Local organizations adapt to meet changing food needs

Throughout the pandemic and into this summer, groups like The Community Market and Eagle County Schools are rising to meet evolving needs

In December 2021, The Community Market opened a new grocery location in Edwards to meet growing demand due to COVID-19. The store is located within the new Vail Health Community Health Campus.
The Community Market/Courtesy Photo

During the pandemic, local organizations in Eagle County saw food needs change and grow. And this summer, as needs continue to evolve, they are rising to meet the occasion once again.   

According to recent local data from the 2021 Healthy Kids Colorado Survey, around 10% of high and middle school students said they usually or always went hungry because there wasn’t enough food at home during the pandemic. Similarly, local nonprofit The Community Market saw the numbers of its customers triple in 2020, increasing from serving nearly 1,000 customers a week to 3,000.

And while The Community Market’s numbers settled back down a little during 2021, this April, it saw an increase back to at, or around, pandemic numbers. According to Anne Redden, the nonprofit’s manager of programs and operations, in December 2021, the market was serving 2,750 customers a week and in April that increased to 3,200 a week, where it has remained since.

“This summer has already been different with the inflation and the price of gas, our numbers of people that we’re serving are going up,” Redden said. “Right now, we are in a cycle where we’re seeing more need in the valley across the board.”

Within Eagle County Schools, Chris Delsordo, the district’s director of nutrition services, said its summer program hasn’t experienced the same increase. However, that’s not all that surprising to Delsordo.

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“We really aren’t feeding a lot of kids,” he said. “In general, we’ve never really had a huge summer program demand, in my opinion.”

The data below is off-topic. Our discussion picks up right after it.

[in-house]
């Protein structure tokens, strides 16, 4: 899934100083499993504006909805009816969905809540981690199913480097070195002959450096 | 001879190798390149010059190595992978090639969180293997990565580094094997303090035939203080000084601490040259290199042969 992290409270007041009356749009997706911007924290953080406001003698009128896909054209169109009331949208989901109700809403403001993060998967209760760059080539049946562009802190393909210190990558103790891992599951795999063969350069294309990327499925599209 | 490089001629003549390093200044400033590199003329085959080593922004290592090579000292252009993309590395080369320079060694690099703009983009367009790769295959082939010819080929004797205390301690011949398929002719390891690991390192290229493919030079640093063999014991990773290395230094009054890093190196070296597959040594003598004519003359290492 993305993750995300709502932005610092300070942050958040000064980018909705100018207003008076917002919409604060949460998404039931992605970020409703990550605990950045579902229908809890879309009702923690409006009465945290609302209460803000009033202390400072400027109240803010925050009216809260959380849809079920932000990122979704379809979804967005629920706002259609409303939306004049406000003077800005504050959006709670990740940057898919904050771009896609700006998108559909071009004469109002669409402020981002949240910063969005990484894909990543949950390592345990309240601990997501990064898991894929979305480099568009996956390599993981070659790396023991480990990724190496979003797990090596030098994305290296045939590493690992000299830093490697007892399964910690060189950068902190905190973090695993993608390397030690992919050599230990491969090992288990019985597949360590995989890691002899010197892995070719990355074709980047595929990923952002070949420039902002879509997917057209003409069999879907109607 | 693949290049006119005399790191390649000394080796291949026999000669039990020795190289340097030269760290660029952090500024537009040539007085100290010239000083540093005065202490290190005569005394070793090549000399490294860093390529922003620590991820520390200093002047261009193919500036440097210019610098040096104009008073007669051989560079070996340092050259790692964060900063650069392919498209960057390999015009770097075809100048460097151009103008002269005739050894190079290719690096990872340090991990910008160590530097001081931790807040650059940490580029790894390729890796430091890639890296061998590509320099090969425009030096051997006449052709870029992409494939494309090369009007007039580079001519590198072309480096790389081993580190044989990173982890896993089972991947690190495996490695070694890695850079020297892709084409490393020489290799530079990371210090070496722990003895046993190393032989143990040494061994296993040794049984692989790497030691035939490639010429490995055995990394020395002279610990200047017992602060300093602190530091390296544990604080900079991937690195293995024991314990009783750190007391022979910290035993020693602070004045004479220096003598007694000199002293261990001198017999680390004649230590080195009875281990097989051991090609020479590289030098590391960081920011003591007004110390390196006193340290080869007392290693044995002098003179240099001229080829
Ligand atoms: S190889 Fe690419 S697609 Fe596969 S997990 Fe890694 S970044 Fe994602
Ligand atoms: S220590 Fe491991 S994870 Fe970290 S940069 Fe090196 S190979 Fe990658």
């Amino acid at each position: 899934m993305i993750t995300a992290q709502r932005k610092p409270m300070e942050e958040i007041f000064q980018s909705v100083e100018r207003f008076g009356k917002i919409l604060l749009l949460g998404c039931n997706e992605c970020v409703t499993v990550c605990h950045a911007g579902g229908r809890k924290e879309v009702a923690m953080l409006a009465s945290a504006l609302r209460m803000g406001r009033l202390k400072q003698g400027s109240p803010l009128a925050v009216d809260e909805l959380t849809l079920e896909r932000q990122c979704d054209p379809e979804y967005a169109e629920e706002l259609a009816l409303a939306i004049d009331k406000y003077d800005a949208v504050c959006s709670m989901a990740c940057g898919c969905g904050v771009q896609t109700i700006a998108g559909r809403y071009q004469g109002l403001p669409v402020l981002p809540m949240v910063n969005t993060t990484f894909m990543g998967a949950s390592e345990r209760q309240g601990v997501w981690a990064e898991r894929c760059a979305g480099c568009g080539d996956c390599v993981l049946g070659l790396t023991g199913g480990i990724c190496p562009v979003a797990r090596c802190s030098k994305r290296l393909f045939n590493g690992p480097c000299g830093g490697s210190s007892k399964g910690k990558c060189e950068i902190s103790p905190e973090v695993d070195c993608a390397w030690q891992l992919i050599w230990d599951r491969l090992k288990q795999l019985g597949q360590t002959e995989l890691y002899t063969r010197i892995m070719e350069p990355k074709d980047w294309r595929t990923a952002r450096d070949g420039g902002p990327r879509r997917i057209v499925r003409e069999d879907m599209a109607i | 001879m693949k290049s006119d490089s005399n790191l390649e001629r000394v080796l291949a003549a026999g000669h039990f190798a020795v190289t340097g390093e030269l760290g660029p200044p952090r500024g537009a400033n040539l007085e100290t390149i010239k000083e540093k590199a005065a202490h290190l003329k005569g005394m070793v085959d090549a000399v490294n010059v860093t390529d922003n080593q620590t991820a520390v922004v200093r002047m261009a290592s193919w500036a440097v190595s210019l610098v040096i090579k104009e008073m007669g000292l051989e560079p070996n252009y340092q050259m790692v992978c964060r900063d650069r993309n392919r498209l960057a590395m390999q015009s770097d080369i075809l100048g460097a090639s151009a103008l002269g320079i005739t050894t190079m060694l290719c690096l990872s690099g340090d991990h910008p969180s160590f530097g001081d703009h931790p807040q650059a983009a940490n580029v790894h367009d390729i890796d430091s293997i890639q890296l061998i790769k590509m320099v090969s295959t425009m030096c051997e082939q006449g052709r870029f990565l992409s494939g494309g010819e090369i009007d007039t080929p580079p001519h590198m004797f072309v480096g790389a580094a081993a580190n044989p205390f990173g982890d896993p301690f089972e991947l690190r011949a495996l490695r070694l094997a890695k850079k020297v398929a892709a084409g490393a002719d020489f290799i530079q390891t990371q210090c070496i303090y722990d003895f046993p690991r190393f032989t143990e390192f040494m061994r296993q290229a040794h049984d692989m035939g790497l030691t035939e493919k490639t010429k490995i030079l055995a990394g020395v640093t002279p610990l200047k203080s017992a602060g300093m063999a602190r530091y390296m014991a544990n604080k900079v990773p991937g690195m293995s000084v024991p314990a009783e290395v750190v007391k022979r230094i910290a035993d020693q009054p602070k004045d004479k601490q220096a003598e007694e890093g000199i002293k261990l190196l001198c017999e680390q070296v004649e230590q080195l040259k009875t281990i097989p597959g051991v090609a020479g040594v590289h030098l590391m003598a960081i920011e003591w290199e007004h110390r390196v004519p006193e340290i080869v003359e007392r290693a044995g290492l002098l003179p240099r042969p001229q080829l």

The district’s summer food program is an extension of the statewide free and reduced lunch program. This summer, the program is only offered at the Gypsum Recreation Center, where everyone between the ages of 2 and 18 can pick up free lunches. Currently, the meals are available for pickup Mondays, Wednesdays and Fridays through July 15.

Delsordo said that the slow nature of this summer program this year could potentially be traced back to two main factors: one, staffing, as the school year staff is not required to work during the summer months; and two, there was only one site that met the state requirements to be able to feed these free meals to students.

The Gypsum Rec Center was the only site that was eligible as the schools nearby had a free and reduced lunch rate of 50% or higher.

However, beyond that Delsordo hypothesized that maybe families were around less in the county during summer, they don’t like the meals being offered or it has to do with the district’s low percentage of students that qualify and apply for the free and reduced program year-round. Typically, this number is around 30%, Delsordo said.

“There are families that still need it; you would think there would more,” he said. “But there’s so few students that take part in the program during the summer.”

And yet, that doesn’t mean there isn’t a need.

Within the schools, the federally funded universal free lunch program helped combat some of these COVID-19 impacts by offering free meals to all students. However, after funding the universal free program for the past two school years, the program is returning to pre-pandemic operations, where students have to apply for the free and reduced program to receive free or reduced meals. And students that don’t qualify will return to paying for meals.